Tree growth, post-establishment [defined as a resumption of pre-transplant growth rate (Struve and Joly 1992)], will be determined by measuring caliper of the established 48 research oak (Q. bicolor, Q. rubra) trees, annually for the next four years (preferably longer, but contingent upon funding). Annual increment will be analyzed using piecewise regression. Multiple regression and analysis of covariance will be used to investigate relationships between response variables (annual increment, crown growth) and site conditions (the volume, bulk density, penetrability, nutrients, texture, soil organic matter, and species). Soil testing will be conducted at the Soil Analysis Laboratory at UMass. Mortality will be analyzed using contingency tables and logistic regression. Soil resistance will continue to be measured. Textural analysis is expensive and need only be performed on a limited basis. If root tissue samples will be taken, sampling of lower-order, fine root tissue (2-4mm, width) will be performed to perform hydraulic conductivity measurement, and regression analysis will be performed to determine relationship of root response and nursery production method (B&B, BR, CG, IGF). Local (i.e., Amherst, MA) weather data including precipitation, temperature, and growing degree day accumulation, will be accessed through the Northeast Regional Climate Center at Cornell University for analysis including regression models in relation to tree growth. Crown volume will be measured in accordance with Troxel et al., 2013. Measurements of the caliper and crown of trees, as well as further potential root sampling, will continue to be taken annually, at three intervals during the growing season. Time (labor hours) and costs (equipment, supplies, etc.) associated with tree-related maintenance activities (pruning, tree replacement, watering, fertilizing, etc.) will be recorded and summarized by means, standard deviations, and a five-number summary (minimum, maximum and quartiles). We would first test for mean time differences associated with maintenance practices across the two species of oak trees using a two-sample t-test assuming unequal variances. Assuming no difference across species, we would pool the species data and test for differences across all four nursery production methods. Anderson-Darling tests would be used to assess normality of the maintenance time distributions. We would test for difference across tree types in maintenance time variances and mean maintenance times. Two-sample F-tests would be used to test for differences in variances and two-sample t-tests assuming different variances as well as pooled-data regression analysis would be used to test mean maintenance time differences across treatments. All tests would be completed using a 5% level of significance.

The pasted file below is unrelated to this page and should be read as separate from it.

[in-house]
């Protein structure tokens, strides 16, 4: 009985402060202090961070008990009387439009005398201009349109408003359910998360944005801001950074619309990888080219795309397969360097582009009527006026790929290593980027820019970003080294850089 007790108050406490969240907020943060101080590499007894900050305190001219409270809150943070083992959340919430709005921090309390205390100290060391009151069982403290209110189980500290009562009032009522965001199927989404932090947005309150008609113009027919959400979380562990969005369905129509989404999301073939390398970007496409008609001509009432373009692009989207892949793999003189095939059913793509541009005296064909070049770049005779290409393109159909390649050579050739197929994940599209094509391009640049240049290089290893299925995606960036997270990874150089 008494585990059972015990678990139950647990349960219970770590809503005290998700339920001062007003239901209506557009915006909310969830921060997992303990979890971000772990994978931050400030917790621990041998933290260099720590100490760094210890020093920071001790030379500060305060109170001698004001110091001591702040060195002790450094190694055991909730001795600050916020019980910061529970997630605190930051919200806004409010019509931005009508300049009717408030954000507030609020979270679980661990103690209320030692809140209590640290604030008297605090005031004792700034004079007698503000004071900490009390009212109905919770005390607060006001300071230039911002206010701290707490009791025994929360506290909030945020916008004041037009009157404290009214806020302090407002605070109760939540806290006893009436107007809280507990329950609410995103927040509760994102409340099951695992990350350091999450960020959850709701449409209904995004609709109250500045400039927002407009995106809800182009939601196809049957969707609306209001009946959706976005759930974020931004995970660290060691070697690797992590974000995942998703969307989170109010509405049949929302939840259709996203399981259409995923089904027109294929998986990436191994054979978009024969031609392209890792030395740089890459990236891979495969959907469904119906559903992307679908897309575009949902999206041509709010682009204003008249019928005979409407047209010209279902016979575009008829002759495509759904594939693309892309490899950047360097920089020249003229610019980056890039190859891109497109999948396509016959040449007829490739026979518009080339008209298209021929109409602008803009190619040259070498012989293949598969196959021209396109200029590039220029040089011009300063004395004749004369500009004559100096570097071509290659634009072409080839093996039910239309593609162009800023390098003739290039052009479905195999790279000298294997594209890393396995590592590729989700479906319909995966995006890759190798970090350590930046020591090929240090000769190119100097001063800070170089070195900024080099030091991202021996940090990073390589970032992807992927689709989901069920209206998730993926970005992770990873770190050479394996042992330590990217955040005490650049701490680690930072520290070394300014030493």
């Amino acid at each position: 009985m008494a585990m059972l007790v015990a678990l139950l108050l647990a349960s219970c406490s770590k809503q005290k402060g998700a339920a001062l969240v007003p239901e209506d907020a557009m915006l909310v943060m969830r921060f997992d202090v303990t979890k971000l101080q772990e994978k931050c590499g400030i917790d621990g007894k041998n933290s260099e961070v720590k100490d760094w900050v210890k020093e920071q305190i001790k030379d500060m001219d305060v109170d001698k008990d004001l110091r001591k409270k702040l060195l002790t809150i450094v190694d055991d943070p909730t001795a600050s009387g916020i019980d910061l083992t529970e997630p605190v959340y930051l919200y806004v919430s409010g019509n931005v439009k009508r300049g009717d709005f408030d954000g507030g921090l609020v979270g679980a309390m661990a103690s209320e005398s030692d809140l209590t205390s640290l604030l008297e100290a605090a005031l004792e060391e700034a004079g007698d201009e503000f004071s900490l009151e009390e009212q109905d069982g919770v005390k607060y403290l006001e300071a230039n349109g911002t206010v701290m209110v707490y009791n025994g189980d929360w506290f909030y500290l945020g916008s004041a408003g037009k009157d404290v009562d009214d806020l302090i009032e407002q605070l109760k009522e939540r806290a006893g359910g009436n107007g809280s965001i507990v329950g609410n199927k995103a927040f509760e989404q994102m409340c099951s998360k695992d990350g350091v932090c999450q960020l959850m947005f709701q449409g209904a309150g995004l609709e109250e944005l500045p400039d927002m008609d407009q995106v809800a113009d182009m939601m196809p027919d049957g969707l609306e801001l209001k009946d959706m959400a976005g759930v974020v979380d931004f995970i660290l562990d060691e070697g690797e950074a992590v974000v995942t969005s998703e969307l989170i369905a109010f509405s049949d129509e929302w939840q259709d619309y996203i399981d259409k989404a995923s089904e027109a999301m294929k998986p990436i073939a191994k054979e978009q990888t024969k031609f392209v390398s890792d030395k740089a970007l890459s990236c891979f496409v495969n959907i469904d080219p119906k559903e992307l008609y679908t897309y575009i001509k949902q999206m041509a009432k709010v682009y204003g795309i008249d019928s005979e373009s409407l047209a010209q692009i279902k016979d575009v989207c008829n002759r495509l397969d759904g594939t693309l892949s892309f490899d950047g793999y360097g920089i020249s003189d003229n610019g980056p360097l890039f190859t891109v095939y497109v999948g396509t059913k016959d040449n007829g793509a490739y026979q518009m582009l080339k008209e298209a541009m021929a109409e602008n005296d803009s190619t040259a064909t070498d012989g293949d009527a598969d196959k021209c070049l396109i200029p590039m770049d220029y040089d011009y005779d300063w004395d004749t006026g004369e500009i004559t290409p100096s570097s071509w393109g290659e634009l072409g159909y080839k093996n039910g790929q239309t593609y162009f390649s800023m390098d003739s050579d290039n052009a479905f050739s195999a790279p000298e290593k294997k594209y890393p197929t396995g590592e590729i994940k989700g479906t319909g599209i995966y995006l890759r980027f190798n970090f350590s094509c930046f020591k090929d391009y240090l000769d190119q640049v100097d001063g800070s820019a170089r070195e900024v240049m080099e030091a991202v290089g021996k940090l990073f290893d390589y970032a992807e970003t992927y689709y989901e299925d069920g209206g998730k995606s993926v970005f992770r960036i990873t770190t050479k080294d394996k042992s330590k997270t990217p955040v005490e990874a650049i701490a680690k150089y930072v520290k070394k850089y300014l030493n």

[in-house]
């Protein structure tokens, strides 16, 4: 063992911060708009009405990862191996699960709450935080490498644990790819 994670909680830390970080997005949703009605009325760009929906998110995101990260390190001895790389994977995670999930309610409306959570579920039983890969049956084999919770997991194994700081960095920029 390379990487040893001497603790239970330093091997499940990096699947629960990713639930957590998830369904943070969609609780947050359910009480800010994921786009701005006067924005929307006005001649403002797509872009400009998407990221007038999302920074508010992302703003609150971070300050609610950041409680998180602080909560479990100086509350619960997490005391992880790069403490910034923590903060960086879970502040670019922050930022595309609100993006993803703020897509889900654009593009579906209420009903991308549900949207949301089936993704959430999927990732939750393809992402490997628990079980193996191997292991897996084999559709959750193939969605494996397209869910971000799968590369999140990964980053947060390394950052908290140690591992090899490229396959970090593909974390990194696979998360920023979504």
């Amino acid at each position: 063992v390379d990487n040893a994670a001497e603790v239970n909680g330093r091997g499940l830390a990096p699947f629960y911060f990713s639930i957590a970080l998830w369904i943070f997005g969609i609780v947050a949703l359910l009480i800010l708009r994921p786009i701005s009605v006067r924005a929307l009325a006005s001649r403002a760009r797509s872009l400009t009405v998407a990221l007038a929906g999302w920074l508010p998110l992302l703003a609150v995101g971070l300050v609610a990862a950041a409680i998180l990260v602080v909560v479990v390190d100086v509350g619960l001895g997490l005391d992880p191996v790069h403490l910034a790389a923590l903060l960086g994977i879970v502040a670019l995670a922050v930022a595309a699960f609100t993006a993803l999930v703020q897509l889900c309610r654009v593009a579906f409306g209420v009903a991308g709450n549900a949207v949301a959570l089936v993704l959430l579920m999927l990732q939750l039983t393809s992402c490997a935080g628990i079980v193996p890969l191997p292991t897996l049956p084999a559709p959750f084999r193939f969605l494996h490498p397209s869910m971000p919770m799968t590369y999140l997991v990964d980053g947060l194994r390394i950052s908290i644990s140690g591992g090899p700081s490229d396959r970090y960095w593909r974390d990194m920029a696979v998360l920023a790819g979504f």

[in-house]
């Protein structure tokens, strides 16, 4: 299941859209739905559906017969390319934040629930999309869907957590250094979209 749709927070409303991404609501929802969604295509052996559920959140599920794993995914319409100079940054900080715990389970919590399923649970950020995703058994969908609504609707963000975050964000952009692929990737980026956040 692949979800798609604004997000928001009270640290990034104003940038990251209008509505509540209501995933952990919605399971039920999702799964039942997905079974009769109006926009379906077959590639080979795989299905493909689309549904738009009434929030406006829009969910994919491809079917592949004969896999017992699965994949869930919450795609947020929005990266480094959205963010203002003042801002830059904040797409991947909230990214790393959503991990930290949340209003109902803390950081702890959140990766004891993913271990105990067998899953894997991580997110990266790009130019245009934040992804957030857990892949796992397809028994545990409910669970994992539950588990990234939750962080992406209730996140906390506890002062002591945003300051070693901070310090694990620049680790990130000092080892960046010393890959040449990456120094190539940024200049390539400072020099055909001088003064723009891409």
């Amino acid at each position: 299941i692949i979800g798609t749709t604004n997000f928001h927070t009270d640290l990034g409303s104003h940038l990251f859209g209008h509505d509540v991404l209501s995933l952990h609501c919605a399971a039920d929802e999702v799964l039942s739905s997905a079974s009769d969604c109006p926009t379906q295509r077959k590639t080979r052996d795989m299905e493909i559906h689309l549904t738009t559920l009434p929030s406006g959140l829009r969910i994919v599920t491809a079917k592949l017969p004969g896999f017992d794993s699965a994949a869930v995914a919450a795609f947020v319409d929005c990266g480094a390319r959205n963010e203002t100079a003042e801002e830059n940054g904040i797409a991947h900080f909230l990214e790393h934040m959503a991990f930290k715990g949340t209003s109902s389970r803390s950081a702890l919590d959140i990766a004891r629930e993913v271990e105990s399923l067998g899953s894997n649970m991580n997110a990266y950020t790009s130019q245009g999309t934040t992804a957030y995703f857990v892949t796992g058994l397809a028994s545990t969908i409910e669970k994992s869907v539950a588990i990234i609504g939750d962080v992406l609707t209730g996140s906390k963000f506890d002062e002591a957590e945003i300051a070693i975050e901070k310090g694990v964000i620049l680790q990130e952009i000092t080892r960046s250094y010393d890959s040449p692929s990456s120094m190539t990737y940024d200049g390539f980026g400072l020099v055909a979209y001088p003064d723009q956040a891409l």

Though measurement of large numbers (i.e., many hundreds or even thousands) of urban trees is often desirable, wise-use of limited resources to examine several dimensions (i.e., growth, effects of nursery production method, root hydraulic conductivity, long-term costs of maintenance) of these locally-grown and established trees has already formed the basis for several research manuscripts (Green et al., 2015; Markarian et al., 2016; Yin et al., 2017; Allen et al. 2017) and one manuscript in-process (Bocsi et al.). Continued measurement and sharing of data/analyses will benefit both the scientific community through further research publication, and local stakeholder audience members (i.e., Town of Amherst, MA Tree Warden Assoc.) who will be regularly updated concerning this work.